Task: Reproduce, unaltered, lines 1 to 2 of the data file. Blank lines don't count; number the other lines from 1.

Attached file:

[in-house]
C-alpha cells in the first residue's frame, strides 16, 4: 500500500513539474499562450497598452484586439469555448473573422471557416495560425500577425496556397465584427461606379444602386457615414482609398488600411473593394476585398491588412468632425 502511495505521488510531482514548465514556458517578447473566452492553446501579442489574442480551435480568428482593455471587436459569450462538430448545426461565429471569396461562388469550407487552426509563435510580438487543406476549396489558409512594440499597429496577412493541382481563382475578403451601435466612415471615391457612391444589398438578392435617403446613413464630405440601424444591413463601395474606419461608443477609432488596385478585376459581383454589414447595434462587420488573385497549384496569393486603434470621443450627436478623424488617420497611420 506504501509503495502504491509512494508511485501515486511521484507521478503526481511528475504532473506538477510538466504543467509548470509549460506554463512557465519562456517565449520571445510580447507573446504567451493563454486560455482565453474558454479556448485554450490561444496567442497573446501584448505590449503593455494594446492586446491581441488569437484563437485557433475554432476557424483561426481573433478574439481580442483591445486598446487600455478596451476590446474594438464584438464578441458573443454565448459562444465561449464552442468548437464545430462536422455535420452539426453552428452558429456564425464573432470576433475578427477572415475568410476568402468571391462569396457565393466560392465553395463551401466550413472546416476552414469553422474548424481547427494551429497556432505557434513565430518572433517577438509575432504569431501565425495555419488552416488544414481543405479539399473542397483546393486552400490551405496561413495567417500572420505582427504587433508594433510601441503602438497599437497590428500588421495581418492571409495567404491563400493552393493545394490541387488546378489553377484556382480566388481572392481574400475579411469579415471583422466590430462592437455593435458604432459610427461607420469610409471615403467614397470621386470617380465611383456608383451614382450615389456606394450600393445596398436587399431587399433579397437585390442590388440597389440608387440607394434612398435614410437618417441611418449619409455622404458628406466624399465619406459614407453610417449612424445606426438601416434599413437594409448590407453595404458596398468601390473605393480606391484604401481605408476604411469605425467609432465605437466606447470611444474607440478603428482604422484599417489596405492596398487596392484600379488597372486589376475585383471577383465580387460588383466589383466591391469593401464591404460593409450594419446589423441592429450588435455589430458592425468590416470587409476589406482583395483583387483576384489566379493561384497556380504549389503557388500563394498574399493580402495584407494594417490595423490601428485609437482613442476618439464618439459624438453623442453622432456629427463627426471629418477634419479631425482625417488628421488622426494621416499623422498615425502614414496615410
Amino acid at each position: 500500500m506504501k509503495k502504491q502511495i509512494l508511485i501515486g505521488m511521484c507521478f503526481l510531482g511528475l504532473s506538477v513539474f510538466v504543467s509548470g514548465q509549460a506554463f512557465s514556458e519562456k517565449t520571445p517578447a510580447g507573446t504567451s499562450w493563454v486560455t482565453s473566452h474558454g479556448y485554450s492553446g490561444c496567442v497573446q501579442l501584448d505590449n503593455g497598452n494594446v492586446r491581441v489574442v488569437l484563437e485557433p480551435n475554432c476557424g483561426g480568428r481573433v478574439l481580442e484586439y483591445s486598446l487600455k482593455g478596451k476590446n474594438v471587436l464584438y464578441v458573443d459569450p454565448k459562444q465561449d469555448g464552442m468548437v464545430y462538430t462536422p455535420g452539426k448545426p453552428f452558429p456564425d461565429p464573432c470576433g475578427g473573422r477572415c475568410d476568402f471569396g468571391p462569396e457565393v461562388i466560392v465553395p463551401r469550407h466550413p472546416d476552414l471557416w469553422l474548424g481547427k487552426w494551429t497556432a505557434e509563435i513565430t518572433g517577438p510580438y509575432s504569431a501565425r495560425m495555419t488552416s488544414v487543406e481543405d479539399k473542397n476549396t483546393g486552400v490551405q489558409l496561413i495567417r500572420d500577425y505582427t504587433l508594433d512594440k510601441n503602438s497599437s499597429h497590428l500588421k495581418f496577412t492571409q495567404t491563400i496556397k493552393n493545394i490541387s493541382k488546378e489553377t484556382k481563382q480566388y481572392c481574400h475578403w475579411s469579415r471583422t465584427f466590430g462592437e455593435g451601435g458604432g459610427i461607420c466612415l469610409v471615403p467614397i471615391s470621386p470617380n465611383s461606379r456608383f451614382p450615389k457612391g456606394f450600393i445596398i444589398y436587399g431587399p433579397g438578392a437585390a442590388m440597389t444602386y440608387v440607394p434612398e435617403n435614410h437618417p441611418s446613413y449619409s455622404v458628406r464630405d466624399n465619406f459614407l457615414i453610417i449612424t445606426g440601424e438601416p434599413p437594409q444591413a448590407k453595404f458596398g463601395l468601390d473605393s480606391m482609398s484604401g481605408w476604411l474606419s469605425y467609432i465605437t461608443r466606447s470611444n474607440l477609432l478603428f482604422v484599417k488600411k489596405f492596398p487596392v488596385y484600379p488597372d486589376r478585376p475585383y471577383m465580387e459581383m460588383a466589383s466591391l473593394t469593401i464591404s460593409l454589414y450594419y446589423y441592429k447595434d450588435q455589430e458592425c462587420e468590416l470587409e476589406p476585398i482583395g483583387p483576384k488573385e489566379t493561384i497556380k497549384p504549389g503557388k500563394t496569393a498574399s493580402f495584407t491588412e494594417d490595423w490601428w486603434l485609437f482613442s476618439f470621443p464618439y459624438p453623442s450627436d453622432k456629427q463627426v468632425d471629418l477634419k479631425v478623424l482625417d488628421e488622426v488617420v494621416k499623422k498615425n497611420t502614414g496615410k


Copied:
[in-house]
C-alpha cells in the first residue's frame, strides 16, 4: 500500500513539474499562450497598452484586439469555448473573422471557416495560425500577425496556397465584427461606379444602386457615414482609398488600411473593394476585398491588412468632425 502511495505521488510531482514548465514556458517578447473566452492553446501579442489574442480551435480568428482593455471587436459569450462538430448545426461565429471569396461562388469550407487552426509563435510580438487543406476549396489558409512594440499597429496577412493541382481563382475578403451601435466612415471615391457612391444589398438578392435617403446613413464630405440601424444591413463601395474606419461608443477609432488596385478585376459581383454589414447595434462587420488573385497549384496569393486603434470621443450627436478623424488617420497611420 506504501509503495502504491509512494508511485501515486511521484507521478503526481511528475504532473506538477510538466504543467509548470509549460506554463512557465519562456517565449520571445510580447507573446504567451493563454486560455482565453474558454479556448485554450490561444496567442497573446501584448505590449503593455494594446492586446491581441488569437484563437485557433475554432476557424483561426481573433478574439481580442483591445486598446487600455478596451476590446474594438464584438464578441458573443454565448459562444465561449464552442468548437464545430462536422455535420452539426453552428452558429456564425464573432470576433475578427477572415475568410476568402468571391462569396457565393466560392465553395463551401466550413472546416476552414469553422474548424481547427494551429497556432505557434513565430518572433517577438509575432504569431501565425495555419488552416488544414481543405479539399473542397483546393486552400490551405496561413495567417500572420505582427504587433508594433510601441503602438497599437497590428500588421495581418492571409495567404491563400493552393493545394490541387488546378489553377484556382480566388481572392481574400475579411469579415471583422466590430462592437455593435458604432459610427461607420469610409471615403467614397470621386470617380465611383456608383451614382450615389456606394450600393445596398436587399431587399433579397437585390442590388440597389440608387440607394434612398435614410437618417441611418449619409455622404458628406466624399465619406459614407453610417449612424445606426438601416434599413437594409448590407453595404458596398468601390473605393480606391484604401481605408476604411469605425467609432465605437466606447470611444474607440478603428482604422484599417489596405492596398487596392484600379488597372486589376475585383471577383465580387460588383466589383466591391469593401464591404460593409450594419446589423441592429450588435455589430458592425468590416470587409476589406482583395483583387483576384489566379493561384497556380504549389503557388500563394498574399493580402495584407494594417490595423490601428485609437482613442476618439464618439459624438453623442453622432456629427463627426471629418477634419479631425482625417488628421488622426494621416499623422498615425502614414496615410